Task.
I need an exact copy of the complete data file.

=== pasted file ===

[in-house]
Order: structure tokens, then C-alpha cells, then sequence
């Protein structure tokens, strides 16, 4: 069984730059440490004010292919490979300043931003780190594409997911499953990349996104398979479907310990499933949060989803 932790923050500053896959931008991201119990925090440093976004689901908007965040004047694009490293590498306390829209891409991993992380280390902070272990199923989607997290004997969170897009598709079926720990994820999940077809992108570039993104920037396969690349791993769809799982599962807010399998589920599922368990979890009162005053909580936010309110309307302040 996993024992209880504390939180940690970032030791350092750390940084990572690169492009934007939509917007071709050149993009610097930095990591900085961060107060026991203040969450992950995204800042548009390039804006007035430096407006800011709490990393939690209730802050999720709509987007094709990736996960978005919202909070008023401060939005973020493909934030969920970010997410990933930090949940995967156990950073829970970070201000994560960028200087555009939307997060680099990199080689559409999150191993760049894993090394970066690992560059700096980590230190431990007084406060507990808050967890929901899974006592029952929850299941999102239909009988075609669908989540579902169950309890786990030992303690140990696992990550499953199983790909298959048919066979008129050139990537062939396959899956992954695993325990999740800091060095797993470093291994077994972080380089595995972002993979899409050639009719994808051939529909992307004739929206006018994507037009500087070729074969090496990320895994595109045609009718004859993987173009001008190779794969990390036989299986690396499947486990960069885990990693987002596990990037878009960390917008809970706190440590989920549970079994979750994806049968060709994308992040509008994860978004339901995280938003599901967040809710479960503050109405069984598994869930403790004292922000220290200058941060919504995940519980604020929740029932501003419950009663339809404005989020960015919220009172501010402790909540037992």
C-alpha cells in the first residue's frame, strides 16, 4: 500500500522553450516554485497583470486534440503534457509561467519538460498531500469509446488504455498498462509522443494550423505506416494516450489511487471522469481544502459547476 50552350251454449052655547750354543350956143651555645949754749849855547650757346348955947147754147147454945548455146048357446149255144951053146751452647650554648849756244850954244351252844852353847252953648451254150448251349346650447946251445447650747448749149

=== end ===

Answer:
[in-house]
Order: structure tokens, then C-alpha cells, then sequence
């Protein structure tokens, strides 16, 4: 069984730059440490004010292919490979300043931003780190594409997911499953990349996104398979479907310990499933949060989803 932790923050500053896959931008991201119990925090440093976004689901908007965040004047694009490293590498306390829209891409991993992380280390902070272990199923989607997290004997969170897009598709079926720990994820999940077809992108570039993104920037396969690349791993769809799982599962807010399998589920599922368990979890009162005053909580936010309110309307302040 996993024992209880504390939180940690970032030791350092750390940084990572690169492009934007939509917007071709050149993009610097930095990591900085961060107060026991203040969450992950995204800042548009390039804006007035430096407006800011709490990393939690209730802050999720709509987007094709990736996960978005919202909070008023401060939005973020493909934030969920970010997410990933930090949940995967156990950073829970970070201000994560960028200087555009939307997060680099990199080689559409999150191993760049894993090394970066690992560059700096980590230190431990007084406060507990808050967890929901899974006592029952929850299941999102239909009988075609669908989540579902169950309890786990030992303690140990696992990550499953199983790909298959048919066979008129050139990537062939396959899956992954695993325990999740800091060095797993470093291994077994972080380089595995972002993979899409050639009719994808051939529909992307004739929206006018994507037009500087070729074969090496990320895994595109045609009718004859993987173009001008190779794969990390036989299986690396499947486990960069885990990693987002596990990037878009960390917008809970706190440590989920549970079994979750994806049968060709994308992040509008994860978004339901995280938003599901967040809710479960503050109405069984598994869930403790004292922000220290200058941060919504995940519980604020929740029932501003419950009663339809404005989020960015919220009172501010402790909540037992």
C-alpha cells in the first residue's frame, strides 16, 4: 500500500522553450516554485497583470486534440503534457509561467519538460498531500469509446488504455498498462509522443494550423505506416494516450489511487471522469481544502459547476 50552350251454449052655547750354543350956143651555645949754749849855547650757346348955947147754147147454945548455146048357446149255144951053146751452647650554648849756244850954244351252844852353847252953648451254150448251349346650447946251445447650747448749149